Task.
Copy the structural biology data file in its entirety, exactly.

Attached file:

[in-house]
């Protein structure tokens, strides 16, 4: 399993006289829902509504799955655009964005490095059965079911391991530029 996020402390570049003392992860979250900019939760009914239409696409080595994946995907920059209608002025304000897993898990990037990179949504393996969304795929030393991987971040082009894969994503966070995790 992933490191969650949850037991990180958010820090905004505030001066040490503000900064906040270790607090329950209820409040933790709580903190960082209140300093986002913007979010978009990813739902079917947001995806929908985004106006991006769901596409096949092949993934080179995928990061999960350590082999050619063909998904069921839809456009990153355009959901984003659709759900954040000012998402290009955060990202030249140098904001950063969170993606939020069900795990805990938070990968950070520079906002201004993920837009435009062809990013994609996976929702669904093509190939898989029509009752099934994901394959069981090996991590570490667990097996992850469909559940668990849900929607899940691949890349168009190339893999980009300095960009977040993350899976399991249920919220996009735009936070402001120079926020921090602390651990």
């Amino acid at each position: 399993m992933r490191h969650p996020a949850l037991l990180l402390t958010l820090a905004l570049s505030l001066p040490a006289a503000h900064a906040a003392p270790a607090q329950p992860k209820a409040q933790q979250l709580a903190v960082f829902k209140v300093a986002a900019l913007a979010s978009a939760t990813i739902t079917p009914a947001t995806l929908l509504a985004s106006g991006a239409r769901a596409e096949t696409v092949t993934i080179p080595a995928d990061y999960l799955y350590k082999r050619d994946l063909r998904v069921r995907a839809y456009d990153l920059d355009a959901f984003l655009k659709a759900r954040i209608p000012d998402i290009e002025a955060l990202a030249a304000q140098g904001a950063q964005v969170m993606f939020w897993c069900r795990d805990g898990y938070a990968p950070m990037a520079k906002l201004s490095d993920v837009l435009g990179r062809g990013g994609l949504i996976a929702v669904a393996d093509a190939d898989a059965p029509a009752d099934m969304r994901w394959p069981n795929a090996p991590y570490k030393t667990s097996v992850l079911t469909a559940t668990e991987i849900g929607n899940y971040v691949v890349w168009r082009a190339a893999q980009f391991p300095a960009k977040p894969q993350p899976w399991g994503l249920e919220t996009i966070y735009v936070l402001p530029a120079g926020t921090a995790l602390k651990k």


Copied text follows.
[in-house]
């Protein structure tokens, strides 16, 4: 399993006289829902509504799955655009964005490095059965079911391991530029 996020402390570049003392992860979250900019939760009914239409696409080595994946995907920059209608002025304000897993898990990037990179949504393996969304795929030393991987971040082009894969994503966070995790 992933490191969650949850037991990180958010820090905004505030001066040490503000900064906040270790607090329950209820409040933790709580903190960082209140300093986002913007979010978009990813739902079917947001995806929908985004106006991006769901596409096949092949993934080179995928990061999960350590082999050619063909998904069921839809456009990153355009959901984003659709759900954040000012998402290009955060990202030249140098904001950063969170993606939020069900795990805990938070990968950070520079906002201004993920837009435009062809990013994609996976929702669904093509190939898989029509009752099934994901394959069981090996991590570490667990097996992850469909559940668990849900929607899940691949890349168009190339893999980009300095960009977040993350899976399991249920919220996009735009936070402001120079926020921090602390651990």
């Amino acid at each position: 399993m992933r490191h969650p996020a949850l037991l990180l402390t958010l820090a905004l570049s505030l001066p040490a006289a503000h900064a906040a003392p270790a607090q329950p992860k209820a409040q933790q979250l709580a903190v960082f829902k209140v300093a986002a900019l913007a979010s978009a939760t990813i739902t079917p009914a947001t995806l929908l509504a985004s106006g991006a239409r769901a596409e096949t696409v092949t993934i080179p080595a995928d990061y999960l799955y350590k082999r050619d994946l063909r998904v069921r995907a839809y456009d990153l920059d355009a959901f984003l655009k659709a759900r954040i209608p000012d998402i290009e002025a955060l990202a030249a304000q140098g904001a950063q964005v969170m993606f939020w897993c069900r795990d805990g898990y938070a990968p950070m990037a520079k906002l201004s490095d993920v837009l435009g990179r062809g990013g994609l949504i996976a929702v669904a393996d093509a190939d898989a059965p029509a009752d099934m969304r994901w394959p069981n795929a090996p991590y570490k030393t667990s097996v992850l079911t469909a559940t668990e991987i849900g929607n899940y971040v691949v890349w168009r082009a190339a893999q980009f391991p300095a960009k977040p894969q993350p899976w399991g994503l249920e919220t996009i966070y735009v936070l402001p530029a120079g926020t921090a995790l602390k651990k």